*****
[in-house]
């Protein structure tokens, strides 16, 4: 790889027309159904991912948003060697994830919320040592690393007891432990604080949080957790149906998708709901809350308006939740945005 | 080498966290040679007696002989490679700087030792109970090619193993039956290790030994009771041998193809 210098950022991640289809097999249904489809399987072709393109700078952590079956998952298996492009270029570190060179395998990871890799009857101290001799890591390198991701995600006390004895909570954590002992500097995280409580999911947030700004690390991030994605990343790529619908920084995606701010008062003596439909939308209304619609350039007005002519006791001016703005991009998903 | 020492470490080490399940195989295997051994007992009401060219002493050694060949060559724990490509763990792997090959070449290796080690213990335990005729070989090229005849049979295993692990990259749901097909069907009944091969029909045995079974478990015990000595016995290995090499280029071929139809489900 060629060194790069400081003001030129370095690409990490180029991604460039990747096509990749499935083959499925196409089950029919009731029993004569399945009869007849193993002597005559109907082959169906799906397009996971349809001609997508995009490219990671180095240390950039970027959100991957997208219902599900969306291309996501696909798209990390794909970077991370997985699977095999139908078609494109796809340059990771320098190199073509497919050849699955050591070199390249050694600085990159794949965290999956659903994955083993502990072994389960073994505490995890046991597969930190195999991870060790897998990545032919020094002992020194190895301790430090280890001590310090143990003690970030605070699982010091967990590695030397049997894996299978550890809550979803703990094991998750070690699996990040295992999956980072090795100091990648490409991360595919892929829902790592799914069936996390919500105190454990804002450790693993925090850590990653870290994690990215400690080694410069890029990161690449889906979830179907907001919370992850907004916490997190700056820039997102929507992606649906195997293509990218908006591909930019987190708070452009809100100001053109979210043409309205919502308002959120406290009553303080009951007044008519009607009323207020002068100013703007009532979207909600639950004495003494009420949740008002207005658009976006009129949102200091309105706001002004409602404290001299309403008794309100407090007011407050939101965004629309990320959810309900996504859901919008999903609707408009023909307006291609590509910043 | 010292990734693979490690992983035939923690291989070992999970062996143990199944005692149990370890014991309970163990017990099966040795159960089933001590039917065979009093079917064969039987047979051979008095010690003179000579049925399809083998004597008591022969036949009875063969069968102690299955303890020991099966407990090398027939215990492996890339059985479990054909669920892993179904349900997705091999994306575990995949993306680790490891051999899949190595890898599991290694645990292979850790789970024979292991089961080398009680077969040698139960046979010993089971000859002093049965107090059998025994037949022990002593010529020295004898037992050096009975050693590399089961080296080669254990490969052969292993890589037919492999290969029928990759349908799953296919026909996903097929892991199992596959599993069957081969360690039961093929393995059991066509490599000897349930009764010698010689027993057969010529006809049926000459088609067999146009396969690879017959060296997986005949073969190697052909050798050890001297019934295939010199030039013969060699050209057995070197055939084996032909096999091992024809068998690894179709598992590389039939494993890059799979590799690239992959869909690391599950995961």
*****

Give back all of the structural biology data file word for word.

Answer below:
[in-house]
């Protein structure tokens, strides 16, 4: 790889027309159904991912948003060697994830919320040592690393007891432990604080949080957790149906998708709901809350308006939740945005 | 080498966290040679007696002989490679700087030792109970090619193993039956290790030994009771041998193809 210098950022991640289809097999249904489809399987072709393109700078952590079956998952298996492009270029570190060179395998990871890799009857101290001799890591390198991701995600006390004895909570954590002992500097995280409580999911947030700004690390991030994605990343790529619908920084995606701010008062003596439909939308209304619609350039007005002519006791001016703005991009998903 | 020492470490080490399940195989295997051994007992009401060219002493050694060949060559724990490509763990792997090959070449290796080690213990335990005729070989090229005849049979295993692990990259749901097909069907009944091969029909045995079974478990015990000595016995290995090499280029071929139809489900 060629060194790069400081003001030129370095690409990490180029991604460039990747096509990749499935083959499925196409089950029919009731029993004569399945009869007849193993002597005559109907082959169906799906397009996971349809001609997508995009490219990671180095240390950039970027959100991957997208219902599900969306291309996501696909798209990390794909970077991370997985699977095999139908078609494109796809340059990771320098190199073509497919050849699955050591070199390249050694600085990159794949965290999956659903994955083993502990072994389960073994505490995890046991597969930190195999991870060790897998990545032919020094002992020194190895301790430090280890001590310090143990003690970030605070699982010091967990590695030397049997894996299978550890809550979803703990094991998750070690699996990040295992999956980072090795100091990648490409991360595919892929829902790592799914069936996390919500105190454990804002450790693993925090850590990653870290994690990215400690080694410069890029990161690449889906979830179907907001919370992850907004916490997190700056820039997102929507992606649906195997293509990218908006591909930019987190708070452009809100100001053109979210043409309205919502308002959120406290009553303080009951007044008519009607009323207020002068100013703007009532979207909600639950004495003494009420949740008002207005658009976006009129949102200091309105706001002004409602404290001299309403008794309100407090007011407050939101965004629309990320959810309900996504859901919008999903609707408009023909307006291609590509910043 | 010292990734693979490690992983035939923690291989070992999970062996143990199944005692149990370890014991309970163990017990099966040795159960089933001590039917065979009093079917064969039987047979051979008095010690003179000579049925399809083998004597008591022969036949009875063969069968102690299955303890020991099966407990090398027939215990492996890339059985479990054909669920892993179904349900997705091999994306575990995949993306680790490891051999899949190595890898599991290694645990292979850790789970024979292991089961080398009680077969040698139960046979010993089971000859002093049965107090059998025994037949022990002593010529020295004898037992050096009975050693590399089961080296080669254990490969052969292993890589037919492999290969029928990759349908799953296919026909996903097929892991199992596959599993069957081969360690039961093929393995059991066509490599000897349930009764010698010689027993057969010529006809049926000459088609067999146009396969690879017959060296997986005949073969190697052909050798050890001297019934295939010199030039013969060699050209057995070197055939084996032909096999091992024809068998690894179709598992590389039939494993890059799979590799690239992959869909690391599950995961």